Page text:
Lee then explained that the subsequent stage involves recycling, where “the aircraft structure is cut or crushed, and materials are segregated for proper disposal or reuse. Following the disassembly, the site undergoes a thorough cleaning and inspection process, ensuring the removal of any debris findings.”

EirTrade Aviation was awarded an Aircraft Fleet Recycling Association (AFRA) accreditation in 2021, which Carey explained demonstrates to the market the company’s proactive approach to disassembling aircraft in a safe and sustainable manner.

The AFRA Best Management Practice for Management of Used Aircraft Parts and Assemblies and for Recycling of Aircraft Materials (BMP) stands as a pivotal industry guide for the disassembly of aircraft.

Carey explained that it is recognised as the leading standard, providing a comprehensive framework for dismantling aircraft in a manner that prioritises safety, efficiency, and environmental friendliness.

The BMP has been developed through the collective experience of industry members, signifying a collaborative effort to enhance the management of end-of-life aircraft.

One notable aspect of the BMP is its focus on environmental and sustainable performance. “By adhering to these practices, the BMP facilitates a significant improvement in the overall handling of end-of-life aircraft, ensuring that the aviation sector operates in a manner that aligns with environmental responsibility,” Lee said. As a guide for the recycling of aircraft materials, the BMP represents the final step in the aircraft recycling process.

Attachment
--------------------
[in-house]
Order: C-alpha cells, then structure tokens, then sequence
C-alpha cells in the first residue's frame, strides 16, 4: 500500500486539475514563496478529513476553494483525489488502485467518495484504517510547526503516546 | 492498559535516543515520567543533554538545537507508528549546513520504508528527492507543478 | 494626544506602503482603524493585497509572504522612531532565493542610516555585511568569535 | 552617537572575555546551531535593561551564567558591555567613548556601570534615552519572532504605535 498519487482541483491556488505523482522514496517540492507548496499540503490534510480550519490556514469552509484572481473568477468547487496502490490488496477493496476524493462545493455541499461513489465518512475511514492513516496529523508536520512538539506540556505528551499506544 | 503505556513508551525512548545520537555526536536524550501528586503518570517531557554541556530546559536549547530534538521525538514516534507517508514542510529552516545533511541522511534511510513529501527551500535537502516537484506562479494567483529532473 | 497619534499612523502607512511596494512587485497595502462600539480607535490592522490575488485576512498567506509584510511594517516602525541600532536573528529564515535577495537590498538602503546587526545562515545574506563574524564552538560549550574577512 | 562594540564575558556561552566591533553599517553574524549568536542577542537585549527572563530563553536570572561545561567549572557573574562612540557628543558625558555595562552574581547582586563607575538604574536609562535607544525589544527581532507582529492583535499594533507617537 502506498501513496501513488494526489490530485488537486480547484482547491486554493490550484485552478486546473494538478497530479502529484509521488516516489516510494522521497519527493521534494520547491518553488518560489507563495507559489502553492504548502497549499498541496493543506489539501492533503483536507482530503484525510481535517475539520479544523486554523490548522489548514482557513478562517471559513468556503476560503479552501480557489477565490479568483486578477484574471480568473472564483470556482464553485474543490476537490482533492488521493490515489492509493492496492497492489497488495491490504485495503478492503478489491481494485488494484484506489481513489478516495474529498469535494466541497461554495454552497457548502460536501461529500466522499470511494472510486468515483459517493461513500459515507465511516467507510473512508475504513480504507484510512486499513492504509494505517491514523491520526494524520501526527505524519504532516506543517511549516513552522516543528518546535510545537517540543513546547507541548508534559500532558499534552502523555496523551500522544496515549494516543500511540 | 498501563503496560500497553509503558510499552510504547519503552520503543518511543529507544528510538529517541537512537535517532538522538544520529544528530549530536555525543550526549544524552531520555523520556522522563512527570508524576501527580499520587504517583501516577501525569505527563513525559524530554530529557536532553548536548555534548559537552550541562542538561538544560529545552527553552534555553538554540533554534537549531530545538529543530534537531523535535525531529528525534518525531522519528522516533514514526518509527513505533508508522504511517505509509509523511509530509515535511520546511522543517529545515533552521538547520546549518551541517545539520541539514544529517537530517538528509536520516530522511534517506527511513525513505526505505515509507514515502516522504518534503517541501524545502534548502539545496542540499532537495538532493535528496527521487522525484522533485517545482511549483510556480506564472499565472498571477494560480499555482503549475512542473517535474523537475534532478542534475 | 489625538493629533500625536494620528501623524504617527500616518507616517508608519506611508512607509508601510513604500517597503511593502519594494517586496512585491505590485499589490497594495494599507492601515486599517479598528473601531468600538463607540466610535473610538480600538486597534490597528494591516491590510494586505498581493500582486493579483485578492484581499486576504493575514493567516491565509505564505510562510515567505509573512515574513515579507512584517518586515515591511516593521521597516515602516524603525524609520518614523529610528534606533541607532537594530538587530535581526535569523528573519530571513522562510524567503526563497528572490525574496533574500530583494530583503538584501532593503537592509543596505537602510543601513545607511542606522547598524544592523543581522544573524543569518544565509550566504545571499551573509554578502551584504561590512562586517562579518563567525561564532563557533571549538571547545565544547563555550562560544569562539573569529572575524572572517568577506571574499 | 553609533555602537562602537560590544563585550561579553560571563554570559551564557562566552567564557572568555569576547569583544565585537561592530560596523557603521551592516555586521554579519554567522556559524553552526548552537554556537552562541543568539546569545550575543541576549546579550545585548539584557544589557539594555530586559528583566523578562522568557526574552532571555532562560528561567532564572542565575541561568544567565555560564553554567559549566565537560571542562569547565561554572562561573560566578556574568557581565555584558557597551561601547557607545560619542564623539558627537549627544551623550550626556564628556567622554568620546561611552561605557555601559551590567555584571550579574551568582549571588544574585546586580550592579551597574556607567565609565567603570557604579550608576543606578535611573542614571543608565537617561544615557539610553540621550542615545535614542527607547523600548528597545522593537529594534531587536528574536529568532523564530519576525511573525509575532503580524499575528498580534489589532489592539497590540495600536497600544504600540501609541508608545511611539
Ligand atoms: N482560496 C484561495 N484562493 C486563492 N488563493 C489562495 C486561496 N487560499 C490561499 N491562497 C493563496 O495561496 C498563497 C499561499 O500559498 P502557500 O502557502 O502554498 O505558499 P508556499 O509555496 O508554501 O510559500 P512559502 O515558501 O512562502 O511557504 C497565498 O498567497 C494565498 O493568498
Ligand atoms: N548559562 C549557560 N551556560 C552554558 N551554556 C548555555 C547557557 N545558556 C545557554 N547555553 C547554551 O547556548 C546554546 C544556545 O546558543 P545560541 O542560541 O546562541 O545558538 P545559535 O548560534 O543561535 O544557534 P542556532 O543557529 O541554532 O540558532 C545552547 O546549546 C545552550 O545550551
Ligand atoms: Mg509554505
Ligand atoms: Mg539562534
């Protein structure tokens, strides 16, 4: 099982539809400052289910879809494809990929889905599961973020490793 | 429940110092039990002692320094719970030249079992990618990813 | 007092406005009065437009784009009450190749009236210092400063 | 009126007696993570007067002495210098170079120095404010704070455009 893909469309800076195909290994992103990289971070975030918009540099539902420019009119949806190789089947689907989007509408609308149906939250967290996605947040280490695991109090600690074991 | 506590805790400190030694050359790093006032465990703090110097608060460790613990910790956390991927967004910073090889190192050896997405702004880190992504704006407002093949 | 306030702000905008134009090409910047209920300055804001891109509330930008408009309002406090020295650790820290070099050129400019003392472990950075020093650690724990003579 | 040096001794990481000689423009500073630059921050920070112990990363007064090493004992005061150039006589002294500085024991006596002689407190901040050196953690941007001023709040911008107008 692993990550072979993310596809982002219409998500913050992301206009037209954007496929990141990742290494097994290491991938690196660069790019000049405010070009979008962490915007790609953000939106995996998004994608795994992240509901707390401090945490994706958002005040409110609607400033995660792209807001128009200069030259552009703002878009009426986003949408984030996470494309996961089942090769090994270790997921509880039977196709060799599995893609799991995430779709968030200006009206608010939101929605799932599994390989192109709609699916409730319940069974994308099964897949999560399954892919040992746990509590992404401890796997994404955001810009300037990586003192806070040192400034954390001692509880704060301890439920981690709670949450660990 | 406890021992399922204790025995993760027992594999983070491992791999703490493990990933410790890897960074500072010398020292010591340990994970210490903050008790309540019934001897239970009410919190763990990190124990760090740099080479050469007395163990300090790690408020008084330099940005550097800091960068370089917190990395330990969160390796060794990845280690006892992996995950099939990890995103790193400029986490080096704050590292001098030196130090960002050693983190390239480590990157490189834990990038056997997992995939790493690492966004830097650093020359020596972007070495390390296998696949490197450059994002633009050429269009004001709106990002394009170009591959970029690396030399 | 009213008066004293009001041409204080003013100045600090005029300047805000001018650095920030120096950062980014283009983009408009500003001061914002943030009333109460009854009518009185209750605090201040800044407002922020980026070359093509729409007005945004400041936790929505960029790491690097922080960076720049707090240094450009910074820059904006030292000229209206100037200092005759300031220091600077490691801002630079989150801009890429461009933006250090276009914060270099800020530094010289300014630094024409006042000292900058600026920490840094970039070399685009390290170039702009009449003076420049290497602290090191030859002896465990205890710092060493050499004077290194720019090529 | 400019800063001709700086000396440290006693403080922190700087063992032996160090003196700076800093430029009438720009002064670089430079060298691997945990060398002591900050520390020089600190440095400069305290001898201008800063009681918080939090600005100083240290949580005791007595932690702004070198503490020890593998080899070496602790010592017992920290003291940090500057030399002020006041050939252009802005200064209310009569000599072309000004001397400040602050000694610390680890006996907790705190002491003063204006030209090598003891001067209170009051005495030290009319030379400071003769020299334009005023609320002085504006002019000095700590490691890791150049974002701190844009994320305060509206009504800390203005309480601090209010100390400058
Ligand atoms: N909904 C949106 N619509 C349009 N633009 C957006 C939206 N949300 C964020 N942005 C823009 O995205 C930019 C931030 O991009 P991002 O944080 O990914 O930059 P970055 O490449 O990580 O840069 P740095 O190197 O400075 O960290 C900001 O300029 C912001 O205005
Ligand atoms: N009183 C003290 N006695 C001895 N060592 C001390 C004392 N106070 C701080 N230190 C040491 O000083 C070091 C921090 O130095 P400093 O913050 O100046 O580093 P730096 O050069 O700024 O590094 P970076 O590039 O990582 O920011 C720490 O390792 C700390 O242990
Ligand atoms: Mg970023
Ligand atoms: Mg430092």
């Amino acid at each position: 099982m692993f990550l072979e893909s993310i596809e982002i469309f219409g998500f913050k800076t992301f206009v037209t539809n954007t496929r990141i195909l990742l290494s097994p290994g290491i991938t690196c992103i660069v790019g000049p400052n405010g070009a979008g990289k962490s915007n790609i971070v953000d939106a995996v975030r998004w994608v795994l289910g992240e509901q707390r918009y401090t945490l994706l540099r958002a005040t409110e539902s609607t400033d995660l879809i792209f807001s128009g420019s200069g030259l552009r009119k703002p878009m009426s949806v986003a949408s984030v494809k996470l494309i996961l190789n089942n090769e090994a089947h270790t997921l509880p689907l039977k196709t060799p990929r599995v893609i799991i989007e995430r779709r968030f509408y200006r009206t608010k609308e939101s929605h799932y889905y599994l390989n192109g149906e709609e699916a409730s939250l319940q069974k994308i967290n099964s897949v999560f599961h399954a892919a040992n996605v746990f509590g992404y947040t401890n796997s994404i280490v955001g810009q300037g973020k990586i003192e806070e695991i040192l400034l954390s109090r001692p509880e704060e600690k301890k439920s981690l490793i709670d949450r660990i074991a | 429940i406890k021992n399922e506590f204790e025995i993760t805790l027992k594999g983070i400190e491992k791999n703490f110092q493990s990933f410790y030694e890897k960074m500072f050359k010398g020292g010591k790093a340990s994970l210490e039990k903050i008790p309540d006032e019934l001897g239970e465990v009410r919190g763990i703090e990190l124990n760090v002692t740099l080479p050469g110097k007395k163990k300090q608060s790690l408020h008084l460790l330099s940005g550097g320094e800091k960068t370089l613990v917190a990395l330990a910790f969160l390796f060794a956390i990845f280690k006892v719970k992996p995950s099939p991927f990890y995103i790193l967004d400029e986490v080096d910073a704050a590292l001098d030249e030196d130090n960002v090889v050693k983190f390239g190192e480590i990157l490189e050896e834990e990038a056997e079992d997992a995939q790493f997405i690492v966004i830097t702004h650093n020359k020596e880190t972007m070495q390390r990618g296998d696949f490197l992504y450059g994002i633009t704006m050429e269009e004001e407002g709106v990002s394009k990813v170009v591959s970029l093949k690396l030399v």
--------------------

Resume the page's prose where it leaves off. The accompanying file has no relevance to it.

Emphasising safety and sustainability, the BMP promotes the responsible management of the circularity of components and aircraft within the aviation sector. Lee explained that by incorporating these best practices, the BMP serves as a crucial resource for industry professionals, contributing to a more conscientious and environmentally conscious approach to the entire life cycle of aircraft components.

Lee then concluded to explain the many benefits of aircraft disassembly, including the reduction of waste generated from the disassembly process. By carefully dismantling aircraft and strategically managing materials, the industry can minimise its environmental footprint and promote responsible waste disposal practices.

The responsible disposal of hazardous materials, including HAZMAT liquids and other materials, “is another key benefit of aircraft disassembly”, Lee said. This ensures that potentially harmful substances are handled in an environmentally conscious manner, safeguarding both human health and the surrounding ecosystem.

Furthermore, aircraft disassembly facilitates the optimal utilisation of resources by ensuring that “all recyclable materials are efficiently recycled and repurposed” which in turn increases the supply of USM (Used Serviceable Material).

“This ensures that the components of the aircraft are re-used to support other aircraft, it reduces the cost of aircraft maintenance, it reduces the need to produce new aircraft parts, it provides greater flexibility in terms of engine build standards, and it eases supply chain constraints,” Lee explained.

 

Sign In

Lost your password?